3022. Tie Me Up! Tie Me Down! (1989)

8.3 Disturbing yet uniquely romantic
  • Acting 8.3
  • Directing 8.4
  • Story 8.3
  • User Ratings (0 Votes) 0

Starring: Antonio Banderas, Victoria Abril, Loles León

Director: Pedro Almodóvar

Running Time: 101 mins

Tie Me Up! Tie Me Down! (¡Átame!) is a Spanish film about a man recently released from a psychiatric facility who kidnaps his favourite adult film actress, in the hope of making her fall in love with him.

Pedro Almodóvar’s filmography is as long as it is acclaimed, but Tie Me Up! Tie Me Down! might just be one of his very best. An ingenious film that paradoxically blends a disturbing kidnap story with passionate romance, it’s darkly hilarious and unsettlingly elegant all the way through, subverting all expectations as it tells a shocking and thought-provoking story.

Spain’s best director has always had a fascination for the perverse, using controversial themes and graphic imagery to tell some of cinema’s most memorable stories. Meanwhile, his uniquely bright visual style and capacity for darkly hilarious comedy is unparalleled, and Tie Me Up! Tie Me Down! is the film that embodies those two things the best.

A powerfully incisive portrayal of a kidnapping, the film looks closely at the psyches of both perpetrator and victim, bringing up fascinating and thought-provoking detail you would never expect at first. The plot shares similarities with Almodóvar’s later work The Skin I Live In, but rather than plotting it as an exciting and psychotic thriller, the director tells this story in the form of a romance.

The first act of the film is certainly unnerving, with the opening stages of the kidnapping itself particularly disturbing to watch. However, Almodóvar somehow manages to transform the story into an elegant, romantic and passionate tale that looks at the relationship between kidnapper and victim as two individuals.

Antonio Banderas and Victoria Abril are surprisingly wonderful together in the lead roles, perfectly playing up the kidnapper-victim dynamic as well as that of two lovers. Banderas in particular is disturbing yet irresistibly charismatic – a dangerous characteristic – while Abril proves more than a match for him, and is far more than just a damsel in distress throughout.

With the two leads gelling so well together, Almodóvar is able to tell their story as if it were about them genuinely falling in love – not the reality of a forced kidnapping. In that, he directs what you’d expect to be the creepiest scenes in a romantic style, using intimate camerawork and a sweet musical score as the actors cosy up to one another.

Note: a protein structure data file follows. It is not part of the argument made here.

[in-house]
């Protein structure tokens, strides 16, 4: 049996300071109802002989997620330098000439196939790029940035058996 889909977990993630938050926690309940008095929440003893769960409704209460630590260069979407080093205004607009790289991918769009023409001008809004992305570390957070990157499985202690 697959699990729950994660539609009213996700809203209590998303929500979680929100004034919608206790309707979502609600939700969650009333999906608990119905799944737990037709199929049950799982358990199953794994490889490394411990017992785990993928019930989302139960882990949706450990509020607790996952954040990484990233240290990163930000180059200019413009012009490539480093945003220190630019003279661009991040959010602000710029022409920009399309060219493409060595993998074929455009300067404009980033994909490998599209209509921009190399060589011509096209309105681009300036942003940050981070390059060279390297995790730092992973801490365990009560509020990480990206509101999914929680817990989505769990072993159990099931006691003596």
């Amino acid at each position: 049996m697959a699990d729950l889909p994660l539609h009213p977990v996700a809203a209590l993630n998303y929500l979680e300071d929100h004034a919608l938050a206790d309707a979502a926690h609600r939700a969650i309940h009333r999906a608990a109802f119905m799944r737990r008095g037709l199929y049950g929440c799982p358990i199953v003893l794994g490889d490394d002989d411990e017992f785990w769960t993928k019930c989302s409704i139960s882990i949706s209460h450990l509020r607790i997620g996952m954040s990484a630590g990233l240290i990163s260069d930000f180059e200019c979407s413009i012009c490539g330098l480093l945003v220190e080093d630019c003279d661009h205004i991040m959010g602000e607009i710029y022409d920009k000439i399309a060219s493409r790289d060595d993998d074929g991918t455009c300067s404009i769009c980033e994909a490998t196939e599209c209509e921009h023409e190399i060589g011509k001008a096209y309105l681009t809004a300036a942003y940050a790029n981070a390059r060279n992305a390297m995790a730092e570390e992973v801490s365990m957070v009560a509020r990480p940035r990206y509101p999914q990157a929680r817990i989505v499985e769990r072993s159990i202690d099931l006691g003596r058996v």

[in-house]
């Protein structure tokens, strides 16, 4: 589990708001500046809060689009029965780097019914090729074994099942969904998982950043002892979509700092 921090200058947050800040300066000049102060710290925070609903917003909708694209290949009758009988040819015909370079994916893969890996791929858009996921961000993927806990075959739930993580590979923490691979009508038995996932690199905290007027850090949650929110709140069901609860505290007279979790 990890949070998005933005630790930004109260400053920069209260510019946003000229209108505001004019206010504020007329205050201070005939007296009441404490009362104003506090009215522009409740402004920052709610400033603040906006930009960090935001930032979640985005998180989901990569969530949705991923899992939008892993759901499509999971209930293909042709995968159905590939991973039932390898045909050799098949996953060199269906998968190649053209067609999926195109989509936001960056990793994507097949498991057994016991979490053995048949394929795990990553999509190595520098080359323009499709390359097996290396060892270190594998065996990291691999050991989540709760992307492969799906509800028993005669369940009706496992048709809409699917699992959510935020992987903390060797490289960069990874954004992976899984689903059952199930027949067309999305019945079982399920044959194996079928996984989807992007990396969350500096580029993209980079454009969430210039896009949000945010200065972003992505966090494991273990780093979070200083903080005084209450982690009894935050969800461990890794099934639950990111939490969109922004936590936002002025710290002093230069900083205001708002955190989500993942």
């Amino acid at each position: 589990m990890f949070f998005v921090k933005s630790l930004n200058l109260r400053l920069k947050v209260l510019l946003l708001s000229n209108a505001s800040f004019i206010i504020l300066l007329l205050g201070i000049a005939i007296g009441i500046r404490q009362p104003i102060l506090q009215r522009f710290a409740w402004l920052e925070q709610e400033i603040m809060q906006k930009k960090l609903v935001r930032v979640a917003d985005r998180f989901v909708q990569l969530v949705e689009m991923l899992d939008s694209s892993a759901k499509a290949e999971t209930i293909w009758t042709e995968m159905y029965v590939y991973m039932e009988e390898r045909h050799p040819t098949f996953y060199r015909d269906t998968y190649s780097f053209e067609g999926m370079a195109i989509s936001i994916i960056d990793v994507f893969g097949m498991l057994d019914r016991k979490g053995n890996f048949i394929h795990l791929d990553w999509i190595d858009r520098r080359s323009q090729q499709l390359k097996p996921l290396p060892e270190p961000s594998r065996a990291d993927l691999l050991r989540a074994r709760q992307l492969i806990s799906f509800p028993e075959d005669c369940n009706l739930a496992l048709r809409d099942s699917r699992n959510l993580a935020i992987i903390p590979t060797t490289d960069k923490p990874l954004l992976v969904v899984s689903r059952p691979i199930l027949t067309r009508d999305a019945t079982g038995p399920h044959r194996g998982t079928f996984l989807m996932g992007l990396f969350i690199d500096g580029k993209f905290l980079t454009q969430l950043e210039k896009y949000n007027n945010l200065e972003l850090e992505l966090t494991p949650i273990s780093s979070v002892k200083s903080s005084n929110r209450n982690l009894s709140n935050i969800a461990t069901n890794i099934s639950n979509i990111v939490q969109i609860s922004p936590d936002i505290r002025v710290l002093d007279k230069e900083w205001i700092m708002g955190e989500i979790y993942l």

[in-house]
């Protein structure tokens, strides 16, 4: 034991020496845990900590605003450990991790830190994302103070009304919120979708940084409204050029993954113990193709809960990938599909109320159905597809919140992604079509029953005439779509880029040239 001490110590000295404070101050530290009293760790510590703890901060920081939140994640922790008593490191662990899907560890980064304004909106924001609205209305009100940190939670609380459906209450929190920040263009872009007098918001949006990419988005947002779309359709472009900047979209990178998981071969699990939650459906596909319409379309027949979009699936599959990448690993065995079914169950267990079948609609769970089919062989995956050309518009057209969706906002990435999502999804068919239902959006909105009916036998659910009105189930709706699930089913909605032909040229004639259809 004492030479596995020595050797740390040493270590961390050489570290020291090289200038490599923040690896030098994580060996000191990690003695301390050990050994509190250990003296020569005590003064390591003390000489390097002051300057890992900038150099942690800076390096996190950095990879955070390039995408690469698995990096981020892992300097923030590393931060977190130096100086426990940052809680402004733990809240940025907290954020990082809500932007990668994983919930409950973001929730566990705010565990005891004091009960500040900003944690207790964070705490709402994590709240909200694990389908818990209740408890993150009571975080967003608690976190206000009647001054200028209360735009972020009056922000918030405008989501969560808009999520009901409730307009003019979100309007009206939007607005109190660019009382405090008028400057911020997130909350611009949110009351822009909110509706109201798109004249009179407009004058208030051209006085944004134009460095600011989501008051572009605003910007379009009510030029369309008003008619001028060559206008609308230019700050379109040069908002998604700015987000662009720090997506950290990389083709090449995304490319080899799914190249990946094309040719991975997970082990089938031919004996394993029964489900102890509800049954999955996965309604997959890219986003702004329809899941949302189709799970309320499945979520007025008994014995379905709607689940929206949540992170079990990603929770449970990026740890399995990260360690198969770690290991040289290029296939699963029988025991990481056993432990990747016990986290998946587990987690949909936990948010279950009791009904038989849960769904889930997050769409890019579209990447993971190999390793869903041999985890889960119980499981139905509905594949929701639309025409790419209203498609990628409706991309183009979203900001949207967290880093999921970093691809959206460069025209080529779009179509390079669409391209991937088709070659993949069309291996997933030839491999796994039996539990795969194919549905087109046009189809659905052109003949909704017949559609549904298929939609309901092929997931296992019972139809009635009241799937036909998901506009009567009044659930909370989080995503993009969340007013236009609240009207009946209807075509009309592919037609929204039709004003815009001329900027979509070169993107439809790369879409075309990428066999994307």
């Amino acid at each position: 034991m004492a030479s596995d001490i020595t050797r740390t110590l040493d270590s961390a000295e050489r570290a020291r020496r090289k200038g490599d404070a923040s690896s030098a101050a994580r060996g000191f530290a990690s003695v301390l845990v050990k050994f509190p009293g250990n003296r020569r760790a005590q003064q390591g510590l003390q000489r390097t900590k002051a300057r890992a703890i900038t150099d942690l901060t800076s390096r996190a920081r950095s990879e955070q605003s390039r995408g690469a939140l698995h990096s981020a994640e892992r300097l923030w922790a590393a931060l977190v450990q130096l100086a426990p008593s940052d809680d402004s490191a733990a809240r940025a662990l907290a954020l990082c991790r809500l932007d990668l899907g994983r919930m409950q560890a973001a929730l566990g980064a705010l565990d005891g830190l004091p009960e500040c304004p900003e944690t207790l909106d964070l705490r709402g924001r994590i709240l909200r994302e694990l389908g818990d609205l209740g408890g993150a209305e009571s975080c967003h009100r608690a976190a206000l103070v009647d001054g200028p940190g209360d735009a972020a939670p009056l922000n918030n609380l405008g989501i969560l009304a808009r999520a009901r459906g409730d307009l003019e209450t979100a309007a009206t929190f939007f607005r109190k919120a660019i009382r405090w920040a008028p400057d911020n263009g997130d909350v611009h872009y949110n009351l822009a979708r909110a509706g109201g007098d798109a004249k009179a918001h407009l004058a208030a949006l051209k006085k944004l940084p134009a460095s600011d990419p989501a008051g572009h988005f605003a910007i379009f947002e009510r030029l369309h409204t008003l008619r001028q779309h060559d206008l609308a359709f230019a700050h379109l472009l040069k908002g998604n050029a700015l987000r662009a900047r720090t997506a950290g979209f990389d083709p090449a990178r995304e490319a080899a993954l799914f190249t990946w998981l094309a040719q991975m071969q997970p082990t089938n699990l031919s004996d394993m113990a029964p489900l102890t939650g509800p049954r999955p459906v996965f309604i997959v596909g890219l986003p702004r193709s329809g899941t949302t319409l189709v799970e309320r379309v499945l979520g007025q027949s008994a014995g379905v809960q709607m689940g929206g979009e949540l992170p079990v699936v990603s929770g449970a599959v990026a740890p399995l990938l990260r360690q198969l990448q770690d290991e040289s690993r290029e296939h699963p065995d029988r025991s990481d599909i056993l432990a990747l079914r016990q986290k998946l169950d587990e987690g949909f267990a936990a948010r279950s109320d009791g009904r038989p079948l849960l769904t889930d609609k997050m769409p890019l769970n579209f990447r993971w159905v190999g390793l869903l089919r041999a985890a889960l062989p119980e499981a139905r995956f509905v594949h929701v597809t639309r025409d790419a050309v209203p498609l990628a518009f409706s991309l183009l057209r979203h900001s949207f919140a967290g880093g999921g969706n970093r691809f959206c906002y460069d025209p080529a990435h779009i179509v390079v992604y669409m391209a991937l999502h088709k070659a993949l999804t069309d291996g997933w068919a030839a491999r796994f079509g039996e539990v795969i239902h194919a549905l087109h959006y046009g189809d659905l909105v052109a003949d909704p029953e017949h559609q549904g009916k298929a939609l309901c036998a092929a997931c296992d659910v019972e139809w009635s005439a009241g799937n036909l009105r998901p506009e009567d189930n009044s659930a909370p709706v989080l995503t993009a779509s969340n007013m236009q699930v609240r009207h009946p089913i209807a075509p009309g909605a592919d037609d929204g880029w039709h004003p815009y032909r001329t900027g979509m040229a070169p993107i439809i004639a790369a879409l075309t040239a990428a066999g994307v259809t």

You might think that the way Tie Me Up! Tie Me Down! is stylised would mean that it’s a fully sympathetic portrayal of a deranged kidnapper. However, that’s not quite the case, and although the film does take an unorthodox approach to telling its story, there is still a heap of disturbing drama and dark humour that makes the kidnapper just as much of a villain.

However, Almodóvar subverts all expectations right the way through the film, leaving the true message of the story to reveal itself as the story unfolds, building towards an ingenious and shocking finale that I was absolutely blown away by.

It’s a bold film, yet one that takes what you might expect to be an intense story and portrays in a brighter light. That in itself is a disturbing and even thought-provoking cinematic choice, while the story strikes up numerous fascinating and striking ideas that make it far more than your average kidnap thriller.

Tie Me Up! Tie Me Down! is a perversion of what we’d normally expect to see from this type of story, but its unique perspective, coupled with ingenious directing and two wonderful lead performances, make it an enthralling and enormously memorable film. So, that’s why I’m giving it an 8.3 overall.


About Author

The Mad Movie Man, AKA Anthony Cullen, writes articles and reviews about movies and the world of cinema. Since January 1st, 2013, he has watched and reviewed a movie every day. This is the blog dedicated to the project: www.madmovieman.com